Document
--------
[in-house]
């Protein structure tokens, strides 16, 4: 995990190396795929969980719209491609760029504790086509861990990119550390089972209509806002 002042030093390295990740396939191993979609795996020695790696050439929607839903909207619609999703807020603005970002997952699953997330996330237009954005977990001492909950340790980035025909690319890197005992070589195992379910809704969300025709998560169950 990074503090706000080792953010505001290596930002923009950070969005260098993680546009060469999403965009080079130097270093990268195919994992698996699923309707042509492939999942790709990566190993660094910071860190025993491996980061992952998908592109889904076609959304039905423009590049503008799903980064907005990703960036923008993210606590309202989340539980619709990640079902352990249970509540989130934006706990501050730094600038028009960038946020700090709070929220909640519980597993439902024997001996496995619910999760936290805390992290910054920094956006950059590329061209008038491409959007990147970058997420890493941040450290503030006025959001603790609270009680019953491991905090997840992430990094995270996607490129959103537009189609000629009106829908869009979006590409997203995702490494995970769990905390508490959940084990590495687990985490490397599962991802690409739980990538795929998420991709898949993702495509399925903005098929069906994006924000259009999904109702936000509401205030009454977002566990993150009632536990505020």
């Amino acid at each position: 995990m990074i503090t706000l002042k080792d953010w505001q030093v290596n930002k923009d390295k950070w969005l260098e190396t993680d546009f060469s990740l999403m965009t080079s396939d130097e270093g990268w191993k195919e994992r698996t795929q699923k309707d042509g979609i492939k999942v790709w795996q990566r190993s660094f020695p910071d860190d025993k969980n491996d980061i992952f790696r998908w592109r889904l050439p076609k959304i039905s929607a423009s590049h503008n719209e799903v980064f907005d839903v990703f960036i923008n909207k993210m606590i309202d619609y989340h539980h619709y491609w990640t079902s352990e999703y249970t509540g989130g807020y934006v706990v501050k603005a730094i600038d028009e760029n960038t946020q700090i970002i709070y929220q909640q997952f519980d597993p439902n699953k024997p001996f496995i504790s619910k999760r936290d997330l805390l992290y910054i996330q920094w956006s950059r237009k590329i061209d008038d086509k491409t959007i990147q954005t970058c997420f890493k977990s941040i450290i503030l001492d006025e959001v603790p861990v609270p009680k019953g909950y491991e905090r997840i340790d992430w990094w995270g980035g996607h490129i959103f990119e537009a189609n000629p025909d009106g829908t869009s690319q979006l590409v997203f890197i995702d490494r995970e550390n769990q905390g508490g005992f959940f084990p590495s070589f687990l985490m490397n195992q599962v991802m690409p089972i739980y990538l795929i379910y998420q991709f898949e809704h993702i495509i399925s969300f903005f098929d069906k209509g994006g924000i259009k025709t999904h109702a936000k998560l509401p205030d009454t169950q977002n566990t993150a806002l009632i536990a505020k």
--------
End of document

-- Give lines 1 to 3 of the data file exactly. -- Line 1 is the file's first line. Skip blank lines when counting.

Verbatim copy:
[in-house]
């Protein structure tokens, strides 16, 4: 995990190396795929969980719209491609760029504790086509861990990119550390089972209509806002 002042030093390295990740396939191993979609795996020695790696050439929607839903909207619609999703807020603005970002997952699953997330996330237009954005977990001492909950340790980035025909690319890197005992070589195992379910809704969300025709998560169950 990074503090706000080792953010505001290596930002923009950070969005260098993680546009060469999403965009080079130097270093990268195919994992698996699923309707042509492939999942790709990566190993660094910071860190025993491996980061992952998908592109889904076609959304039905423009590049503008799903980064907005990703960036923008993210606590309202989340539980619709990640079902352990249970509540989130934006706990501050730094600038028009960038946020700090709070929220909640519980597993439902024997001996496995619910999760936290805390992290910054920094956006950059590329061209008038491409959007990147970058997420890493941040450290503030006025959001603790609270009680019953491991905090997840992430990094995270996607490129959103537009189609000629009106829908869009979006590409997203995702490494995970769990905390508490959940084990590495687990985490490397599962991802690409739980990538795929998420991709898949993702495509399925903005098929069906994006924000259009999904109702936000509401205030009454977002566990993150009632536990505020």
């Amino acid at each position: 995990m990074i503090t706000l002042k080792d953010w505001q030093v290596n930002k923009d390295k950070w969005l260098e190396t993680d546009f060469s990740l999403m965009t080079s396939d130097e270093g990268w191993k195919e994992r698996t795929q699923k309707d042509g979609i492939k999942v790709w795996q990566r190993s660094f020695p910071d860190d025993k969980n491996d980061i992952f790696r998908w592109r889904l050439p076609k959304i039905s929607a423009s590049h503008n719209e799903v980064f907005d839903v990703f960036i923008n909207k993210m606590i309202d619609y989340h539980h619709y491609w990640t079902s352990e999703y249970t509540g989130g807020y934006v706990v501050k603005a730094i600038d028009e760029n960038t946020q700090i970002i709070y929220q909640q997952f519980d597993p439902n699953k024997p001996f496995i504790s619910k999760r936290d997330l805390l992290y910054i996330q920094w956006s950059r237009k590329i061209d008038d086509k491409t959007i990147q954005t970058c997420f890493k977990s941040i450290i503030l001492d006025e959001v603790p861990v609270p009680k019953g909950y491991e905090r997840i340790d992430w990094w995270g980035g996607h490129i959103f990119e537009a189609n000629p025909d009106g829908t869009s690319q979006l590409v997203f890197i995702d490494r995970e550390n769990q905390g508490g005992f959940f084990p590495s070589f687990l985490m490397n195992q599962v991802m690409p089972i739980y990538l795929i379910y998420q991709f898949e809704h993702i495509i399925s969300f903005f098929d069906k209509g994006g924000i259009k025709t999904h109702a936000k998560l509401p205030d009454t169950q977002n566990t993150a806002l009632i536990a505020k």